The suburb of Holland Park was named after Julius Holland, an astute local businessman who owned a large area of Holland Park scrub, from Abbotsleigh Street to Arnold Street and from Logan Road to Cavendish Road. St Joachim’s Church and School are situated in Holland Park West, a now well established residential area.
Settlement of the Holland Park and Holland Park West area dates from 1865, with land used mainly for farming. Growth of the suburb took place during the 1880s and 1890s.
Brisbane was one of the major US submarine bases during the early part of the Pacific campaign in World War Two. The submarine tender, USS Fulton, was moored at the New Farm wharves, often with six to eight submarines alongside. Sick and wounded US Navy and Army personnel were cared for at 112 AGH (Greenslopes) until US hospitals were organised. In 1942 the US Army built a very large 42nd General Hospital on Logan Road at Holland Park, which had capacity for more than 2000 beds.
More substantial development of Holland Park occurred during the post-war years. The population was relatively stable during the 1990s, and then increased slightly between 2001 and 2006.
The three acre site where the church and school now stands was purchased by the Brisbane Archbishop in 1918 at the division of Yuletide Estate. On Sunday 26th July, 1936, His Grace The Archbishop, Most Rev. J. Duhig blessed and placed in position the foundation stone of St. Joachim’s Church School, Holland Park.
St Joachim’s was the only parish between St Stephen’s Cathedral in the CBD and Beenleigh in the archdiocese’s extreme south.
The building was designed to serve as a school until such times as it could be replaced by a brick church. Rev. Fr Dowling, the first Parish Priest, busily organised the Catholic residents of Holland Park for the foundation stone ceremony. In his welcoming address, Fr Dowling stated that there was no place more prepared for a church school than the suburb of Holland Park. The people were delighted to have their own church and particularly that the building was also to be used as a school.
The school was finally established by the Sisters of St Joseph in 1938, and is now situated in the Holland Park Mt Gravatt Catholic Parish. The school was named after St Joachim, husband of St Ann. They are the Patron Saints of Marriage and Grandparents. The tradition of the Church is that Joachim and Ann were the parents of Mary and thus, the grandparents of Jesus. St Joachim and St Ann exemplified faithful commitment and trust in God. This year we will be celebrating our 80th anniversary.
The war affected St Joachim’s School as it did the rest of the nation. The students would have memories of slit air-raid trenches dug in the school grounds in 1943. Periodically there would be air-raid drills and the children would run to the trenches clutching a bag which contained survival items.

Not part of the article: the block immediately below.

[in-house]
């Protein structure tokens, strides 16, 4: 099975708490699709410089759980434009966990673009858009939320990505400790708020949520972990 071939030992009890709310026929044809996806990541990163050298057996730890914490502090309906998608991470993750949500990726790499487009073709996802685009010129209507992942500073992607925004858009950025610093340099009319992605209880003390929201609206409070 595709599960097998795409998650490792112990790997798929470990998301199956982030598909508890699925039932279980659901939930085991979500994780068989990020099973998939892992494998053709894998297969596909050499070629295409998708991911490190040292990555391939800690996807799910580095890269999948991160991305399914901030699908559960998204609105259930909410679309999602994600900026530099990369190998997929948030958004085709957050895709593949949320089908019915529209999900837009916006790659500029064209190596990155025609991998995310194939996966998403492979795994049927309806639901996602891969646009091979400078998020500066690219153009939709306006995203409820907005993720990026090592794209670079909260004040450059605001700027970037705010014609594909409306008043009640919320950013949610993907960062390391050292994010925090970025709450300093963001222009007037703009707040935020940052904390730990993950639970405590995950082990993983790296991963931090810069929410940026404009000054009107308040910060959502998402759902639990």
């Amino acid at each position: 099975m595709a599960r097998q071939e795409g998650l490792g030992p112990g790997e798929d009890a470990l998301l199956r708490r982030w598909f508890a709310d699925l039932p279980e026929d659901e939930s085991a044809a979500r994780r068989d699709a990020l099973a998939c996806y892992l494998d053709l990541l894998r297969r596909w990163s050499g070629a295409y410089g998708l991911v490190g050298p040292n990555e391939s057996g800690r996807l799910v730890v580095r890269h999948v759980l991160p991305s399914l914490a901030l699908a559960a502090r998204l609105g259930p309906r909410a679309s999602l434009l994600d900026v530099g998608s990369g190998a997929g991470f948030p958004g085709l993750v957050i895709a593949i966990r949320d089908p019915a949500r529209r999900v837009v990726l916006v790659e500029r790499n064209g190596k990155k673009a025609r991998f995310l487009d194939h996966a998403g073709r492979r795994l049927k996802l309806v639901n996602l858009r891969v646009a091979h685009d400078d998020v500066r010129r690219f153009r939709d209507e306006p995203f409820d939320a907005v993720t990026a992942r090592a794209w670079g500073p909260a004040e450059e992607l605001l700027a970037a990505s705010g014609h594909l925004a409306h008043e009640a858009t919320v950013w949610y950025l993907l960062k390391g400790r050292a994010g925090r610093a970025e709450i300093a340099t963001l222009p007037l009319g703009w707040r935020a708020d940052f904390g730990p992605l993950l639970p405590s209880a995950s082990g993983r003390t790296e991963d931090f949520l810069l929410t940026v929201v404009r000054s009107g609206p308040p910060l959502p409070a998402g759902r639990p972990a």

After World War II people squatted in some of the American army hospital huts until the government changed the area into a settlement. The squatters hired huts and became tenants of what became a large housing commission area.
In 1946 the Sisters of St Joseph from Holland Park also hired a hut, which was originally a psychiatric wing of the US hospital. Sr Marie Therese Moylan sj continued the education of children in this new building.
On 25th November, 1955, the settlement school closed early as the school building was to be moved to the new site at Seville Road. During 1955 Fr Slyney was appointed as parish priest. During 1955 & 1956 the school numbers had certainly grown. In 1956 seven buses took the St Joachim’s children to Shorncliffe for the school picnic.
In 1964 the Holland Park site included a high school for girls known as St Joseph’s. It opened with 93 girls under the guidance of Sr Margaret Mary Campbell sj (first Principal) and Sr Pius Cassidy sj. Sr Mary Rose sj came to Holland Park to teach Years 9 and 10 in 1965. St Joseph’s secondary school moved to Klumpp Road in November, 1970 and was renamed MacKillop College.
On Palm Sunday, 3rd April, 1977, the parish hall, originally the church school burnt down. This year ended an era at Holland Park. In November 1978, the remains of the hall was demolished to make way for the building we know today as the Parish Hall.
During this period the parish lost a building that held so many joyous occasions and in the same year the Sisters of St Joseph finished their teaching duties at Holland Park. The sisters continued to live at the convent, with Sr Savina remaining to teach Music.
We are proud when we hear of the achievement, small or great, of our past and present pupils. We are proud of our fine and gifted staff who today continue to give of themselves unselfishly and lovingly, carrying on in the tradition of our dear Sisters of St Joseph. We are proud of those timeless workers, from those mothers who made the very first communion outfits in 1938, all of those tuckshop mums and dads, fete helpers, working bee helpers and the list goes on.
We are proud of the school community which is St Joachim’s and while thanking God for the last 75 years, we pray for God’s guidance for the future.
Source: “The first Fifty Years. 1938-1988" St. Joachim’s Jubilee Album
Pictures courtesy of past student: Jill Parton (nee Tidey)